3 Major Misconceptions About Agile

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This is a guest blog post from Maria Burton from Focus On Training...

As a software developer that's been in the industry for over 20 years, I've seen a lot of processes come and go. When my software area decided to embrace an Agile methodology for our software development a few years ago, I remembered having the fleeting thought: Oh, here we go again. Fortunately, we've been on Agile long enough now that, not only do I think it has staying power, but I think it's really making a difference in what we produce for our customers.

In this article, I share with you three misconceptions that my group had as we began our transition to Agile, and how time and experience proved them wrong. These misconceptions aren't necessarily unique to our projects, but I think how these misconceptions broke down in the reality of doing the Agile process made our team and the process stronger.

Write More Code; Write Less (or No) Documentation

When the Agile process was first described to my team, one of the more enticing aspects was that it appeared we no longer had to deal with huge requirements and design documents. In a way, that part turned out to be true. We definitely don't create the same documentation that we did when we were doing the waterfall model process. However many of the folks that doubted the wisdom of the Agile process often commented that in Agile you don't have to write documentation, and it just invited development chaos.

The reality for our Agile teams seems to be that we are writing more documentation. The documentation we write is much less formal but much more functional. We usually don't write a document unless it's absolutely necessary, and the story document is our core document. These story documents are often less than a page long, but they encompass a concise description of the business problem that needs to be solved with a synopsis of what design, architecture, or function can be introduced in our product to solve the problem. So, it seems we aren't writing less documentation, but the documentation we do write has a lot more utility.

More Features Delivered Faster

When we were doing the waterfall method, there was a lot of overhead around project management, product requirements, and other administrivia that really seemed to slow projects down especially at the beginning. Agile brought the promise of removing a lot of that overhead and freeing up more time that could be used to deliver more feature content.

What we found in practice, however, was that there were many Agile practices that we had never had in our previous process which actually seemed to eat away at the gains we thought we were going to make. For example, continuous code integration doesn't just happen. It takes resources to enable that continuous integration, and that means time saved from the waterfall method overhead is invested in these foundation building activities. Other practices like test automation, peer reviews, scrum master, and end of sprint reviews take time as well. So initially, we weren't more productive doing Agile, but instead we were less productive.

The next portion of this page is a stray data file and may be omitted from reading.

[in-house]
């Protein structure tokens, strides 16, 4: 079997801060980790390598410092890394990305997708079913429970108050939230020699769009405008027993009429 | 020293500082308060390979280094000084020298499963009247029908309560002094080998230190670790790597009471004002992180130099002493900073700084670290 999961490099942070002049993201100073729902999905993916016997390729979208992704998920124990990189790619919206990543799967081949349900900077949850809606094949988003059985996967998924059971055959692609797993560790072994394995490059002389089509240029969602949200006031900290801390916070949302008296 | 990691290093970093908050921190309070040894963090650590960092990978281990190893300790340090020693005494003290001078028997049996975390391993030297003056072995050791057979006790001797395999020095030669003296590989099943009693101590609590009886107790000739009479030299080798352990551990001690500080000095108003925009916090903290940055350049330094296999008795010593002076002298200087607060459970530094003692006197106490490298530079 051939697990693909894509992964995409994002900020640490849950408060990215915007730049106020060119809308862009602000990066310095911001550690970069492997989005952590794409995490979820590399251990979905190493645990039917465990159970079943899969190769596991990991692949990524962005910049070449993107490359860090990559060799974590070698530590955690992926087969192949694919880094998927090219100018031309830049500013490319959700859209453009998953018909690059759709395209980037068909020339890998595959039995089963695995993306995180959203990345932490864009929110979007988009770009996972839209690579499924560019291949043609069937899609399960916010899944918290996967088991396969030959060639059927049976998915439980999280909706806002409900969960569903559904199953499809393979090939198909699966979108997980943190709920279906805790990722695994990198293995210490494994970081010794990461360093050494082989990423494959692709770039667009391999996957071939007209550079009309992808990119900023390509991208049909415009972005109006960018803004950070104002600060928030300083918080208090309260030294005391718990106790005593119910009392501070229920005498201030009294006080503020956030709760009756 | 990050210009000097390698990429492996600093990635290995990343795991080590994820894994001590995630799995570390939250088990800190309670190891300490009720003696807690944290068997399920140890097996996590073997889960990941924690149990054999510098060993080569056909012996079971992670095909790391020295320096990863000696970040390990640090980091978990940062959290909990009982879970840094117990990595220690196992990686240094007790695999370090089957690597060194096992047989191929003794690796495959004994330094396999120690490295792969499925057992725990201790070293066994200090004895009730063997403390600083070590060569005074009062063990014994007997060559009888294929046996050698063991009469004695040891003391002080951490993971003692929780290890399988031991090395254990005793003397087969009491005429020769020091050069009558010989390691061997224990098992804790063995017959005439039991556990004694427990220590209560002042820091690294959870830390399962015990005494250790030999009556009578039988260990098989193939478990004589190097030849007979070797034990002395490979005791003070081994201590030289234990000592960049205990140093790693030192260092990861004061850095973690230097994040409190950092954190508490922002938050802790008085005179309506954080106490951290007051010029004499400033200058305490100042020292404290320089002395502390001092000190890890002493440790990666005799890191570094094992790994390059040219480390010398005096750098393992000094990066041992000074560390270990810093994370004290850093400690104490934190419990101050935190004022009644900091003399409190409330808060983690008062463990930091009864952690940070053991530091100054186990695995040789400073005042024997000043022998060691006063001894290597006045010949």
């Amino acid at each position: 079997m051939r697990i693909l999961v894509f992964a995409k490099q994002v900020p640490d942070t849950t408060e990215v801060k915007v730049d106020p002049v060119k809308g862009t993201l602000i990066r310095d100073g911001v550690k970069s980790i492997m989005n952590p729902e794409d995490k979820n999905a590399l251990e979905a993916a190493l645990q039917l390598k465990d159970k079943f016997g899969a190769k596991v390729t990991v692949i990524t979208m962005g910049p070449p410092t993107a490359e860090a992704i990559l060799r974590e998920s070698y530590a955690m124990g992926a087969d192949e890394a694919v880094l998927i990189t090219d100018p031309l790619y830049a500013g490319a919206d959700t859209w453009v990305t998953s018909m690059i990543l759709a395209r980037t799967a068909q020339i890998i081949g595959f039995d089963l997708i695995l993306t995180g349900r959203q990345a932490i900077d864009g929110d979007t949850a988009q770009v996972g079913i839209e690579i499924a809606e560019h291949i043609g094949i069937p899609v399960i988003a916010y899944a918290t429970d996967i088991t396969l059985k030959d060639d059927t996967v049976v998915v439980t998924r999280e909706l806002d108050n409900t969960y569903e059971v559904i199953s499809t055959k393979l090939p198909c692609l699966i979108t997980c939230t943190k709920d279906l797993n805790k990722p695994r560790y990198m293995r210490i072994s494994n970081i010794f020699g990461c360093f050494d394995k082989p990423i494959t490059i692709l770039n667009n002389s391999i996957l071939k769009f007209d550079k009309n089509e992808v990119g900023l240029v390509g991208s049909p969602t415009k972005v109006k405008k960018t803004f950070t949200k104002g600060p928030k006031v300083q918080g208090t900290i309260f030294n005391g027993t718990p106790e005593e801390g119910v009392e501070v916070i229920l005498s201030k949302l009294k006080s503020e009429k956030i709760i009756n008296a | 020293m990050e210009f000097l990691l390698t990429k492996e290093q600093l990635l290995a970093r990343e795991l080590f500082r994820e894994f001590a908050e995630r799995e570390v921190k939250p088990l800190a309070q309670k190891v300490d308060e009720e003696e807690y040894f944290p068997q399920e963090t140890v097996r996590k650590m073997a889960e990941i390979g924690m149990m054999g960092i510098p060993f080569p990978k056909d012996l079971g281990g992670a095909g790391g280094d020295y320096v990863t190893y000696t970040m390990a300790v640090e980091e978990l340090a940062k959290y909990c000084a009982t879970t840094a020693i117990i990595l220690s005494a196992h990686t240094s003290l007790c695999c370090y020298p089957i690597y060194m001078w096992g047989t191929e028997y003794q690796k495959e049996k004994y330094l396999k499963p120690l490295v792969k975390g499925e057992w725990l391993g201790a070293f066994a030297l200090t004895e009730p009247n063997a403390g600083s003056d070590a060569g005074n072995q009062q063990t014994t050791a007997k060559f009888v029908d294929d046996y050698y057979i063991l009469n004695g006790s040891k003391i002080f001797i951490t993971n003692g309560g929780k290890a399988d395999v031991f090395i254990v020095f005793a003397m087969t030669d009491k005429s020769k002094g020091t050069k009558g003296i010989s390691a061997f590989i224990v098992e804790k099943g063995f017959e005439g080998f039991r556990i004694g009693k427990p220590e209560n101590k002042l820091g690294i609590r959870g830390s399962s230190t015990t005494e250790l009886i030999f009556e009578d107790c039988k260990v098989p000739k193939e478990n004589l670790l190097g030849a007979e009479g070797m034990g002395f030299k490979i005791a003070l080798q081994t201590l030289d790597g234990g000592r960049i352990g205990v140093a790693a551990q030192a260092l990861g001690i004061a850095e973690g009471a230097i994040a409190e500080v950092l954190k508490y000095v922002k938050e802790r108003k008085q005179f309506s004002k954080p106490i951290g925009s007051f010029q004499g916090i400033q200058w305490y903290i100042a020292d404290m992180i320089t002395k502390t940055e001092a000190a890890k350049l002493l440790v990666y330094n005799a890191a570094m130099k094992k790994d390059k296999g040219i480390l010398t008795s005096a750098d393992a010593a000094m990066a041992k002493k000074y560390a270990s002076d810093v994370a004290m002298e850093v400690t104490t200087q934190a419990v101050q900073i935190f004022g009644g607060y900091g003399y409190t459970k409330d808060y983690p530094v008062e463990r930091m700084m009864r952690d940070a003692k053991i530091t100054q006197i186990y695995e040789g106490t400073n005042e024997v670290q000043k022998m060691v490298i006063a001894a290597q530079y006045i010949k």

We found that the investments we made in these practices eventually paid off. Initial software releases were slower, but subsequent releases have been faster and more feature rich. So this misconception may actually now be a reality, but only because we were willing to pay the upfront costs.

Customers Are Too Busy To Participate

Waterfall projects, especially long ones, are notorious for collecting signed-off requirements up front and then finding out that on project delivery they've really not given the customer what they need. With Agile there is lots of talk about getting ongoing stakeholder feedback to ensure that projects are doing the right features and to make course corrections as needed. The biggest concern I heard from both on-the-ground developers as well as product managers is whether we could get customers who were willing to provide that feedback.

Happily what we found was a core of customers who were not only willing but excited by the prospect that they could influence what we produced. Finally they didn't have to wait months to get a software update that didn't do what they really needed. From our perspective, we found the customers that gave the most feedback were also the most loyal, and they were a sale that we could count on when we put out our newest versions.

The journey we've made to Agile has not been the easiest, and we still work on improving the our process. Fortunately, none of our misconceptions held us back. Transitioning to Agile a few years ago has enabled us to produce higher quality software and be more responsive to our customers. We started off as skeptics, but now we're evangelists.

Maria Burton is one of the coordinators for Focus On Training. Her roles include organising all PRINCE2 and Agile Training courses and also Keeping the company blog up to date. In her spare time Maria loves Reading Crime novels as well as watching horror movies at home.

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